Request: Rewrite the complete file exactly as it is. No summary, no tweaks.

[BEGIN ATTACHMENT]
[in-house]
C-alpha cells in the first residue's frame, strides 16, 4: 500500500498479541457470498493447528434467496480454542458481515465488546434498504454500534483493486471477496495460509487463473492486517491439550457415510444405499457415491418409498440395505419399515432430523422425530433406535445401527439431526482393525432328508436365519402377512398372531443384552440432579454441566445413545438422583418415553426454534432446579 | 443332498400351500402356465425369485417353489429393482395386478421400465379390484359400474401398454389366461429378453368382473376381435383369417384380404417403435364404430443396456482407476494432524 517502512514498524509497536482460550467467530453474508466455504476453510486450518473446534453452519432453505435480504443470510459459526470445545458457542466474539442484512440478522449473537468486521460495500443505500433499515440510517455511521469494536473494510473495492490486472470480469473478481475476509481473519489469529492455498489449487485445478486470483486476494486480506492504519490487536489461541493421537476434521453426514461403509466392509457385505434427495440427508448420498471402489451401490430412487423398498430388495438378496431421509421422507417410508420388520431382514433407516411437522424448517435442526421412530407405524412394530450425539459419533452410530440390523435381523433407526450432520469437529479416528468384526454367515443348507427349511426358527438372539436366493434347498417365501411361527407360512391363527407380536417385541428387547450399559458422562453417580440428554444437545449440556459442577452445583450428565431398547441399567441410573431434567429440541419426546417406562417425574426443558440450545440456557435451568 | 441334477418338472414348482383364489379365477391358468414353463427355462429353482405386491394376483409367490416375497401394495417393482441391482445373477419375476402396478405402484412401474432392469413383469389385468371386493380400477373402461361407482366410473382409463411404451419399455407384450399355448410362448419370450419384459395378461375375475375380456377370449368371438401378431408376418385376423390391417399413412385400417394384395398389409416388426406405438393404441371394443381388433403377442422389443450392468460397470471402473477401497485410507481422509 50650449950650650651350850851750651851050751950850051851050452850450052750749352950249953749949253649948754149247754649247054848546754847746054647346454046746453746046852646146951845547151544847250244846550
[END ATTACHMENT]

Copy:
[in-house]
C-alpha cells in the first residue's frame, strides 16, 4: 500500500498479541457470498493447528434467496480454542458481515465488546434498504454500534483493486471477496495460509487463473492486517491439550457415510444405499457415491418409498440395505419399515432430523422425530433406535445401527439431526482393525432328508436365519402377512398372531443384552440432579454441566445413545438422583418415553426454534432446579 | 443332498400351500402356465425369485417353489429393482395386478421400465379390484359400474401398454389366461429378453368382473376381435383369417384380404417403435364404430443396456482407476494432524 517502512514498524509497536482460550467467530453474508466455504476453510486450518473446534453452519432453505435480504443470510459459526470445545458457542466474539442484512440478522449473537468486521460495500443505500433499515440510517455511521469494536473494510473495492490486472470480469473478481475476509481473519489469529492455498489449487485445478486470483486476494486480506492504519490487536489461541493421537476434521453426514461403509466392509457385505434427495440427508448420498471402489451401490430412487423398498430388495438378496431421509421422507417410508420388520431382514433407516411437522424448517435442526421412530407405524412394530450425539459419533452410530440390523435381523433407526450432520469437529479416528468384526454367515443348507427349511426358527438372539436366493434347498417365501411361527407360512391363527407380536417385541428387547450399559458422562453417580440428554444437545449440556459442577452445583450428565431398547441399567441410573431434567429440541419426546417406562417425574426443558440450545440456557435451568 | 441334477418338472414348482383364489379365477391358468414353463427355462429353482405386491394376483409367490416375497401394495417393482441391482445373477419375476402396478405402484412401474432392469413383469389385468371386493380400477373402461361407482366410473382409463411404451419399455407384450399355448410362448419370450419384459395378461375375475375380456377370449368371438401378431408376418385376423390391417399413412385400417394384395398389409416388426406405438393404441371394443381388433403377442422389443450392468460397470471402473477401497485410507481422509 50650449950650650651350850851750651851050751950850051851050452850450052750749352950249953749949253649948754149247754649247054848546754847746054647346454046746453746046852646146951845547151544847250244846550